February 29, 2008 / 8:19 PM / 12 years ago

E-trade to thrive despite MF Global wheat loss

CHICAGO (Reuters) - A rogue trader who chalked up $141.5 million in losses for broker M.F. Global MF.N trading wheat futures made those unauthorized bets electronically, but the scandal is unlikely to dampen interest in screen-based trading which has grown exponentially the past two years.

The ability to get in and out of a market without leaving tracks for competitors, or the media, is helping to lure more and more speculative investors to electronic trading.

“It’s good in that it’s cheaper, quicker and it’s resulted in a dramatic growth in volume. It’s very efficient,” said Vic Lespinasse, analyst for Illinois Grain.

“The companies need better safeguards — it had nothing to do with electronic trading,” Lespinasse said, alluding to rogue trader Evan Dooley exceeding his trading limits to incur the losses for MF Global, the world’s largest broker of exchange-listed futures and options.

The growth of electronic trading at the Chicago Board of Trade, the world’s largest grain exchange, has been huge.

“Right now about 81 percent of our volume is done electronically, 41 percent higher than at the beginning of the year,” said Mary Haffenberg, spokeswoman for the CME Group CME.N, parent company of the Chicago Mercantile Exchange and


“For CBOT grains and oilseeds, we trade about 800,000 contracts a day, and of that, about 508,000 are traded electronically, or around 64 percent,” she said.

CBOT data showed that about 100,000 CBOT wheat contracts were traded on Thursday and 90 percent was done electronically. By comparison, 72 percent of the corn was done on screens and 76 percent of the soybeans was traded electronically.

“Voice broke retail (open-outcry) is the smallest part of our retail business and it is declining quite rapidly unsurprising as almost all new customers choose to trade online,” MF Global Chief Executive Kevin Davis said on Thursday during a press conference following the news his company had lost millions.


The news has sent MF Global’s share price plummeting about 50 percent and triggered a frenzied trade in stock options.

“MF Global is once again one of the stand-out option plays on Friday as investors continue to pound the stock after more details emerge over the unwind of some damaging wheat futures positions,” said Andrew Wilkinson, senior market analyst at Interactive Brokers Group, in a note to clients.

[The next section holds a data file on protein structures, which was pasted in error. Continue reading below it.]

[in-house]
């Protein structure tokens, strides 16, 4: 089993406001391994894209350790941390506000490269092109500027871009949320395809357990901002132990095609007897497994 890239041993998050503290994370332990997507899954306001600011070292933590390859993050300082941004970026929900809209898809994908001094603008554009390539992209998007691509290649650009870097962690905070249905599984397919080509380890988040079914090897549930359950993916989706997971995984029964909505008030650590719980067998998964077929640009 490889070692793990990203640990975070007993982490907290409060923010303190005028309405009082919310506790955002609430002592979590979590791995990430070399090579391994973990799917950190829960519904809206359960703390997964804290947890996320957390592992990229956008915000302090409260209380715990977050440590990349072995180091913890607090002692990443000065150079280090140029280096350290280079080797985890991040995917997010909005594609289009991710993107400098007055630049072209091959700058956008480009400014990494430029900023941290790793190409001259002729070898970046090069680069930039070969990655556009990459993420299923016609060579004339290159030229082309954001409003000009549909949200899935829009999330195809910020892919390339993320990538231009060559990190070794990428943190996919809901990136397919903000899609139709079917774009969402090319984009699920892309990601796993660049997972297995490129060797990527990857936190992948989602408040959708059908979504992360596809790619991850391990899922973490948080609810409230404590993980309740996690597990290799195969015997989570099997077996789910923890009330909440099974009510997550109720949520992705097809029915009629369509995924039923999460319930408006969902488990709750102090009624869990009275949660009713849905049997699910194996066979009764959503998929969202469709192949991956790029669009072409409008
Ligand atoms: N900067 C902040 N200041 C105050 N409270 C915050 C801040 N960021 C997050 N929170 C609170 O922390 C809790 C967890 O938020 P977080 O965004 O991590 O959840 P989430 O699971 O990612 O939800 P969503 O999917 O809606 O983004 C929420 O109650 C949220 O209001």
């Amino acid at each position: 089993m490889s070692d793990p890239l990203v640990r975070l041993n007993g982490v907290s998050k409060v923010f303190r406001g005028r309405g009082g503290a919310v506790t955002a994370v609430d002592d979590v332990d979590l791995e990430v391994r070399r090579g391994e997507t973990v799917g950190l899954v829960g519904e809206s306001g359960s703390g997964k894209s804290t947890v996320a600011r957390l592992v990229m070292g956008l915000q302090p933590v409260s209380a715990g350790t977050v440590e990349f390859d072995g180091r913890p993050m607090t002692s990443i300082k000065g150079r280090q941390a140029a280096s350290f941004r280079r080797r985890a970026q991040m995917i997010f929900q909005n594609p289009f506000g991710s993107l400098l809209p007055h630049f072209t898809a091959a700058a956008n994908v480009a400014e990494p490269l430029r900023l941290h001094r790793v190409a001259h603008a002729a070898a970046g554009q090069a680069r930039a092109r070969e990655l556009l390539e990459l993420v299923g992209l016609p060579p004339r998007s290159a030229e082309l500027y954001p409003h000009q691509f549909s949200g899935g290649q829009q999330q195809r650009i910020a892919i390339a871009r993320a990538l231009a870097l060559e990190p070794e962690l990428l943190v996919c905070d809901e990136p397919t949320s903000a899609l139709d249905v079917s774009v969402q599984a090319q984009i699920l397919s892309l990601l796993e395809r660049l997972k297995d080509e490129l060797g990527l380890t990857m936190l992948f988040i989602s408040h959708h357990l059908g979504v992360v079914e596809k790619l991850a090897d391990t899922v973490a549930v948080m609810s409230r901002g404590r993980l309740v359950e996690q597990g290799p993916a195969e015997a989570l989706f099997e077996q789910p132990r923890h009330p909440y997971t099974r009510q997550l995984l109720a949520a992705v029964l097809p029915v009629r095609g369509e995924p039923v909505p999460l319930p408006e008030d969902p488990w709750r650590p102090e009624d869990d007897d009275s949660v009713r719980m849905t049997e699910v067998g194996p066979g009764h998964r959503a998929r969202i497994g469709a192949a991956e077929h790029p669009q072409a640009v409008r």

“Having debuted in July 2007 as a public company at a share price of $30, shares today breached the $20 level before accelerating to a low of $14,” Wilkinson said.

On Wednesday, when Dooley executed his losing bet, Chicago wheat futures traded in a huge $2.69-per-bushel range, plunging by their $1.35 daily trading limit and then soaring nearly that much, leaving traders in the traditional open-outcry wheat puzzled.

Until this year and before electronic trading gained traction in the agricultural futures markets, a 10- or 20-cent per bushel swing in the wheat market would have been big news.

“Electronic trading does create an opportunity to get your information back in the market faster, but it also needs controls, it can cause increased volatility as we saw Wednesday,” said Jerry Gidel, analyst for North America Risk Management.

Bermuda-based MF Global said client funds were not affected by the loss, which stemmed from a failure in retail order entry systems, and CME Group said MF Global had met its obligations to CME Clearing and remains in good standing.

Although the company’s $141.5 million dollar loss pales in comparison with last month’s 4.9 billion euros ($7.26 billion) loss by French bank Societe General (SOGN.PA) because of a rogue trader, it was more than enough to generate fear and panic about the firm’s stock value.

“Investors are clearly concerned about how deep the risk problems run at MF Global, and this is exacerbated by the SocGen rogue trader actions one month ago,” said Jon Najarian, a founder of Web information site optionmonster.com.

Additional reporting by Doris Frankel, Christine Stebbins and Julie Ingwersen in Chicago, editing by Matthew Lewis

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